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Interactive Jobs

The Blue Waters batch system provides an interactive mode for interactive debugging and/or optimization activities. Long running jobs or production runs should not be run from interactive sessions. To start an interactive session, use the following command

$> qsub -I -l nodes=1:ppn=32:xe

The -I option indicates to the batch system to start an interactive job. You must also specify the number of nodes as shown in this example (this would be for a 1-node interactive job) and the node type (xe for CPU nodes, xk for GPU nodes). Also, you must specify the default number of processes per node (ppn), which is limited to 32 on an XE node or 16 on an XK node.  Other options accepted by qsub can be used in the interactive session.

For example, suppose you want access to 2 nodes for testing. Run the following command on a login node:

$> qsub -I -l nodes=2:ppn=32:xe -l walltime=01:00:00

where -I means interactive, and the other parameters define now many nodes and how long you want to run for.

The job will go into the queue. When the command returns, you'll be in a shell running on a "MOM" node. A MOM node is a shared service resource that manages job execution. Use aprun command to send the job to compute nodes.

Following is an example of testing application performance by trying different aprun options. Once the interactive session begins, start your application a.out by typing in

$> aprun -n32 -N16 -d2 ./a.out job.inp > job16.out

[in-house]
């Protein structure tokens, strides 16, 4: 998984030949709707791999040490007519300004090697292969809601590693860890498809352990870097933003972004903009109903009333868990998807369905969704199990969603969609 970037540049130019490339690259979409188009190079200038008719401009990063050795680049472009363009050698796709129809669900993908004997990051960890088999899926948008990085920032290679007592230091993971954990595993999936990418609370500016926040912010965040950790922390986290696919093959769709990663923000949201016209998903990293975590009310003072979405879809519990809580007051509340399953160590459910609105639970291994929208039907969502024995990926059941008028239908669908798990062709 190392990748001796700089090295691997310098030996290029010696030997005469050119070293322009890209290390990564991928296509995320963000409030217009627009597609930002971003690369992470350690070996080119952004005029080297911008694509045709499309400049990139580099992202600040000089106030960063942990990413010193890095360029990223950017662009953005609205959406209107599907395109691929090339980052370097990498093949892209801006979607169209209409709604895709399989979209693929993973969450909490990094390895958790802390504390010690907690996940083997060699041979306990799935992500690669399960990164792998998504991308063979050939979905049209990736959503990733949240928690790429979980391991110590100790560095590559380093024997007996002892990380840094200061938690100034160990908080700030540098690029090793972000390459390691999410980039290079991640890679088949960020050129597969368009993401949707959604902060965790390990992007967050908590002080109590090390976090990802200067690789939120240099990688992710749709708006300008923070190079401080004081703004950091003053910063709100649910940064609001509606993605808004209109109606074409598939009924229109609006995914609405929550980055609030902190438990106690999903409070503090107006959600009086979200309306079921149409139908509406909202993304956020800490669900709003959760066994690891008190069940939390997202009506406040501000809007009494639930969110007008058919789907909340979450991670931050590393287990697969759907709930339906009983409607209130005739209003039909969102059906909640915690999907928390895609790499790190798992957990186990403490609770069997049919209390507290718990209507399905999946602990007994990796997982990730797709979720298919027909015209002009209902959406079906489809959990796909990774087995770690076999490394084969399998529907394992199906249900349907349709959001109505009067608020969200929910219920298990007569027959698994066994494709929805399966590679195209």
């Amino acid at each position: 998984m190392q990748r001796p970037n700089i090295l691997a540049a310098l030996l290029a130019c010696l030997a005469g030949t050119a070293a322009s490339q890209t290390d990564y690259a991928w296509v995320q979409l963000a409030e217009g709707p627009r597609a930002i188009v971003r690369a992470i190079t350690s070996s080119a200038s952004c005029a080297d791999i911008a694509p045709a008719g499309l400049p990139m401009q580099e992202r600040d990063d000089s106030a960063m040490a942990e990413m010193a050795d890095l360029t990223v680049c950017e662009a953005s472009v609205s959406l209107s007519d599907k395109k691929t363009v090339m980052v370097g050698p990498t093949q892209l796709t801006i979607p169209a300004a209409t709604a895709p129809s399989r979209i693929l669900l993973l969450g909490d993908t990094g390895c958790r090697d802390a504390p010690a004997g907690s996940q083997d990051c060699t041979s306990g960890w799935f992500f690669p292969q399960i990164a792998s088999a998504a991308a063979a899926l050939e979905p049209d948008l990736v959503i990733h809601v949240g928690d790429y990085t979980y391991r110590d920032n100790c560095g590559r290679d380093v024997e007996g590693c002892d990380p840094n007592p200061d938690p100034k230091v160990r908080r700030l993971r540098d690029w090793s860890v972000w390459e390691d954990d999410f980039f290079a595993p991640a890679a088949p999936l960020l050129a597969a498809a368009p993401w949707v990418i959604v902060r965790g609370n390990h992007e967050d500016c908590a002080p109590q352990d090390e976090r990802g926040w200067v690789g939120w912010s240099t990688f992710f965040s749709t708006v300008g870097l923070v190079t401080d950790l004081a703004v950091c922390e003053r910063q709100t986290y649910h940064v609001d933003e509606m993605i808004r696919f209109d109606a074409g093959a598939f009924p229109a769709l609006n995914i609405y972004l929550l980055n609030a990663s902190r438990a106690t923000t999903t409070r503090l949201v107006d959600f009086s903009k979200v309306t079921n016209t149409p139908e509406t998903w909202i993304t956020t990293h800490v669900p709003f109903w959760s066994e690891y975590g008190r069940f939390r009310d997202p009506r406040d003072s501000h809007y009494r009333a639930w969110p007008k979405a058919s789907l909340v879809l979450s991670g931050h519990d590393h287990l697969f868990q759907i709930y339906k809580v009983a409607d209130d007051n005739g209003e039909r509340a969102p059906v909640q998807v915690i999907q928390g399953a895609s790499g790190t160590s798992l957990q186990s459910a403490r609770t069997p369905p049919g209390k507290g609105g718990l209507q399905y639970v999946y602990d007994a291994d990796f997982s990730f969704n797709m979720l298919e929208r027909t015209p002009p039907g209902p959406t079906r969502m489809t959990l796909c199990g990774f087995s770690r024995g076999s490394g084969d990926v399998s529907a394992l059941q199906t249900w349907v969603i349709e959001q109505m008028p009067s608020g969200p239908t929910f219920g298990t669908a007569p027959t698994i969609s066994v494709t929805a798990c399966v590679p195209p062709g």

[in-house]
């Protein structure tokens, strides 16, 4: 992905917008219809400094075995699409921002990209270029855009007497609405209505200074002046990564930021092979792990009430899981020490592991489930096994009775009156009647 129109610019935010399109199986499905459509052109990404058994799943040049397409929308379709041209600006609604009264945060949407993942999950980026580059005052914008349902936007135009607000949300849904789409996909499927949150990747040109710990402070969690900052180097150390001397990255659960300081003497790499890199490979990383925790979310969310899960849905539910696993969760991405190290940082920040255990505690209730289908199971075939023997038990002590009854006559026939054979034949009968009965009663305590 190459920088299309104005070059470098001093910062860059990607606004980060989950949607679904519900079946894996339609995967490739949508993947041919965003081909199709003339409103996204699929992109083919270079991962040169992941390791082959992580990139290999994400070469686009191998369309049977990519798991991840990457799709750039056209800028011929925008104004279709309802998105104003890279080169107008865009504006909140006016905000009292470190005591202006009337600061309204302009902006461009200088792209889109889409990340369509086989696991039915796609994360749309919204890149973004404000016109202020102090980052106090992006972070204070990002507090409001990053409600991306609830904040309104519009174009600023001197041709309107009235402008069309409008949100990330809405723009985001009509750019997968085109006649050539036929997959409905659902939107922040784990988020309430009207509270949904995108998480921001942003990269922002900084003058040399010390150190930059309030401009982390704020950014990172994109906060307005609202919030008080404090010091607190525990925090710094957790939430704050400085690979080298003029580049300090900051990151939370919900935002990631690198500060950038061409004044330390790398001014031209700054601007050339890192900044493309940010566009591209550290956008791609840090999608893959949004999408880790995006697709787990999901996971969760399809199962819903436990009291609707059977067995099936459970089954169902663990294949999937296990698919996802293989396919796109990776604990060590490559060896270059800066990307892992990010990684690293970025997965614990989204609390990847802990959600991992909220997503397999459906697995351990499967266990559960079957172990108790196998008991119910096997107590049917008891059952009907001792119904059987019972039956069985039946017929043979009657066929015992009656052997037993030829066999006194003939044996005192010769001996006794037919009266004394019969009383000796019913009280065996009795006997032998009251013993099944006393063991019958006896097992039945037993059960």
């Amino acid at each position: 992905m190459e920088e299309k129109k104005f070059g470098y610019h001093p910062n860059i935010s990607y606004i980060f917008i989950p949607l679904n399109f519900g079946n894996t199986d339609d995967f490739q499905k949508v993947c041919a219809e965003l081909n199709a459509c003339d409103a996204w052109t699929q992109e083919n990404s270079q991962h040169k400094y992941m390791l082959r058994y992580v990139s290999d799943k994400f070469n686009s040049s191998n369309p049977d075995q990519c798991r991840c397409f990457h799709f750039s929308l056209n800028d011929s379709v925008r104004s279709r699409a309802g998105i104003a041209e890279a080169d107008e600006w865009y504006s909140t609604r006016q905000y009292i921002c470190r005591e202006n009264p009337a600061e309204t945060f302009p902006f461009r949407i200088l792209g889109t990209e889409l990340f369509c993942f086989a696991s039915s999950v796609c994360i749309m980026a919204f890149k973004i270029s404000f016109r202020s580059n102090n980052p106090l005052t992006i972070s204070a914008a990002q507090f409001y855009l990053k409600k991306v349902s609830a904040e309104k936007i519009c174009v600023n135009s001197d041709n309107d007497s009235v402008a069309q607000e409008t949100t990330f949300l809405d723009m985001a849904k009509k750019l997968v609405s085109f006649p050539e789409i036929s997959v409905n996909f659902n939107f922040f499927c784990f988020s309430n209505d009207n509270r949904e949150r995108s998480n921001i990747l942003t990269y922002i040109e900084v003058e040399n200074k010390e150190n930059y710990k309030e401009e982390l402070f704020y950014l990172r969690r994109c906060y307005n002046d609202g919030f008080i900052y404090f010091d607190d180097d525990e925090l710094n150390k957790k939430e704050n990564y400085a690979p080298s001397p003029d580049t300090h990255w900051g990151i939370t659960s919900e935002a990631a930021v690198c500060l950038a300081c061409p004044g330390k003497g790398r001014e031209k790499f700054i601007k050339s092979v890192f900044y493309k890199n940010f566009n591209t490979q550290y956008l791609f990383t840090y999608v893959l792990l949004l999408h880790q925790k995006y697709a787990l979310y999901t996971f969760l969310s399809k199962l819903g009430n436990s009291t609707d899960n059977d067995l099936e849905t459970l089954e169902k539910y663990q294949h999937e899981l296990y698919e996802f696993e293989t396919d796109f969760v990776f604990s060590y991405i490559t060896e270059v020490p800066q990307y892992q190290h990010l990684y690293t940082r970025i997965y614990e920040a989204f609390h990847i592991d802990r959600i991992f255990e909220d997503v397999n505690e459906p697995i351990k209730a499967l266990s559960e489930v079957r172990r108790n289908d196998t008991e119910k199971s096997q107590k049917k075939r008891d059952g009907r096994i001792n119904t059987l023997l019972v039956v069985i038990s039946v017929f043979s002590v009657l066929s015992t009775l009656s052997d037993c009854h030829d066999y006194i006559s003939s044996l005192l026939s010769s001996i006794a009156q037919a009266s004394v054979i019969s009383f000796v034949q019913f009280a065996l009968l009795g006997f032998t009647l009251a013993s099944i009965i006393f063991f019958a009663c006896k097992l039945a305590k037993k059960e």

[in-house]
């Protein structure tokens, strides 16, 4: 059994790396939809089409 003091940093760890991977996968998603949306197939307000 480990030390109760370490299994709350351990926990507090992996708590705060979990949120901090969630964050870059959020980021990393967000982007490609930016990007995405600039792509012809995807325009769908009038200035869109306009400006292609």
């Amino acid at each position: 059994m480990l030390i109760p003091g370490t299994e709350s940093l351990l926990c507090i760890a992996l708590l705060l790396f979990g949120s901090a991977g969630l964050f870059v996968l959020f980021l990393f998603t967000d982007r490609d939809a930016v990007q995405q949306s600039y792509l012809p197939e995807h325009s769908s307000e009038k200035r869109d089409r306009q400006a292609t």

where job.inp is the application input data, and job16.out is the application output. Note that the value of -N can be smaller than the value requested in the qsub ppn parameter, but it cannot exceed the requested ppn.

After this job finishes, type in

$> aprun -n64 -N32 -d1 ./a.out  job.inp > job32.out

Also try other aprun options. See "man aprun" for details. Determine which options give the best performance and then use those in the production run. The benefit of trying several runs from the same interactive job is to get the job executed each time on the same nodeset, thus minimizing the performance variability due to non-reproducible job placement. Note that such sequence of aprun commands can be programmed into the batch script. The advantage of an interactive session is the flexibility of experimenting without the need to wait for a new session to start.

After the requested time has passed (1 hour in this example), the connection will be closed. Logging out of the MOM node will terminate the job early.

If the intended use of the interactive session is to work directly on a compute node (for example: to access the GPU in an XK node), consider using CCM mode, which provides the opportunity to do computations interactively on a dedicated compute node rather than on a shared MOM node.

Scheduling interactive jobs is a subject of the standard job queue policies. Submit the interactive job into debug or high queue in order to boost the job priority over that provided by normal queue if the wait time in the normal queue becomes excessive due to high machine load.

When using an interactive session, be aware that the same MOM node is involved in execution of many other jobs concurrently running on the machine. Any command executed on the service node without using an aprun command may potentially interfere with other jobs. The uninterrupted availability of the service resource is critical for other users on the machine to be able to submit their batch jobs and get the results of computation back. Running CPU- and I/O-intensive jobs on MOM nodes outside of an aprun command is a violation of the Terms of Use.

If your PBS script involves elaborate computation and I/O operations it might need to be corrected before being used on Blue Waters. Seek help at if needed.